MYRTLE BEACH, SC (WMBF) – Homeowners are reporting more incidents of sick foxes, raccoons, and coyotes wandering into their yards. A wildlife removal specialist says there is an outbreak of the distemper virus spreading across the state and the country.
Russell Cavender, known as the Snake Chaser, says he has been called to remove at least 40 dead or dying animals, and he has gotten at least double that amount of phone calls asking what to do about a sick animal. He says the majority of the calls have been to the North Myrtle Beach and Little River area. But he has removed animals sick with distemper all over Horry and Georgetown Counties and into North Carolina.
If you see a fox, raccoon, or coyote stumbling in your yard or dead in your yard, you need to be careful. Distemper is a very painful disease brought on by a nasty virus. The animals will tear at their skin, face, and fur out of delirious pain. And their body temperature rises so high, that's typically what will kill them.
"This is a way nature keeps animals from growing and overpopulating," says Cavender. "It is a necessary evil, but it happens. I've seen it and it's sad. It's a horrible, horrible disease for these animals to go through."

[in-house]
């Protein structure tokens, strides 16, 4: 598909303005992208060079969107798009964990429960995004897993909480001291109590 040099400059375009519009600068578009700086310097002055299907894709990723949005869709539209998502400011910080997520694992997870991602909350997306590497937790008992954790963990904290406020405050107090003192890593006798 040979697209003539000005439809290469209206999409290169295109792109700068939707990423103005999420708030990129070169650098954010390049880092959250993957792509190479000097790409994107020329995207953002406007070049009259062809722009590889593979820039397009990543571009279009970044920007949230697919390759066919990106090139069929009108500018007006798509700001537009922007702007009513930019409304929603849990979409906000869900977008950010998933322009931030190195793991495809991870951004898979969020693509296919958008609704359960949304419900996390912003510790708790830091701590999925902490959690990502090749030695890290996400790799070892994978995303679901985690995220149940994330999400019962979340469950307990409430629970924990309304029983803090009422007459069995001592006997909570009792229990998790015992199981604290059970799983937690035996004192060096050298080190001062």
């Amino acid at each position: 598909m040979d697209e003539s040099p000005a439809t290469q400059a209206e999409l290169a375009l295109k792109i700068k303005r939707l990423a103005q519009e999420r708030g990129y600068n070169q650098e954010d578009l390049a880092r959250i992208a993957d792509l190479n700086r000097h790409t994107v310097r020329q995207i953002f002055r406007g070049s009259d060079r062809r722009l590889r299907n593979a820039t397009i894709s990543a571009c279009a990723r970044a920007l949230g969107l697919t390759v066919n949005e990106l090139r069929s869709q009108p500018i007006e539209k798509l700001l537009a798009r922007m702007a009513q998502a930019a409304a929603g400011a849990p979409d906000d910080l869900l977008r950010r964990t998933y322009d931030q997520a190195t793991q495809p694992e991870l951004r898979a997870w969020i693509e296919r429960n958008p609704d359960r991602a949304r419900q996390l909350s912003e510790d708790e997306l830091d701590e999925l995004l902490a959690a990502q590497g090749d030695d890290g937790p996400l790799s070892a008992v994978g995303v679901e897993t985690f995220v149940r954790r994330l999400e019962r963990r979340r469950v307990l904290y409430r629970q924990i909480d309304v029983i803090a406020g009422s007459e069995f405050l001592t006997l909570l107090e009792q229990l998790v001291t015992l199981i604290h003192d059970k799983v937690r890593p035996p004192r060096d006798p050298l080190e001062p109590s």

Cavender believes this strain of the distemper virus will eliminate 25 percent of the local raccoon and fox population.
The virus does not affect humans. But pet dogs or cats can get infected by the airborne virus if they are not vaccinated against distemper.
If you see an animal with distemper, your best option is to leave it alone. Cavender says it will hopefully wander off and die in the woods. But it if collapses or dies in your yard, you need to dispose of it properly.
If you need to kill it, you have the option to euthanize the animal yourself or call the professionals. According to Cavender, you have every right to shoot and kill a wild animal that is a health hazard and threatening your safety. But you must follow city and county codes for shooting a firearm.
With distemper, these animals will have bouts of weakness and then sporadic bouts of aggression. "The aggression part is rare but it can happen," warns Cavender. "So if you don't handle the animal properly, you can be injured. And if you're bitten and you don't properly test the animal, then you'll have to go through post-exposure rabies vaccinations. So in my opinion, if you don't have a weapon and you don't have a place to put the animal, that you should call somebody."
Cavender says it is virtually impossible to disinfect your whole yard if an animal with distemper dies there. But he says you need to clean and disinfect the area where the animal died or was killed. And Cavender says the animal's body must be buried not just thrown away in the trash.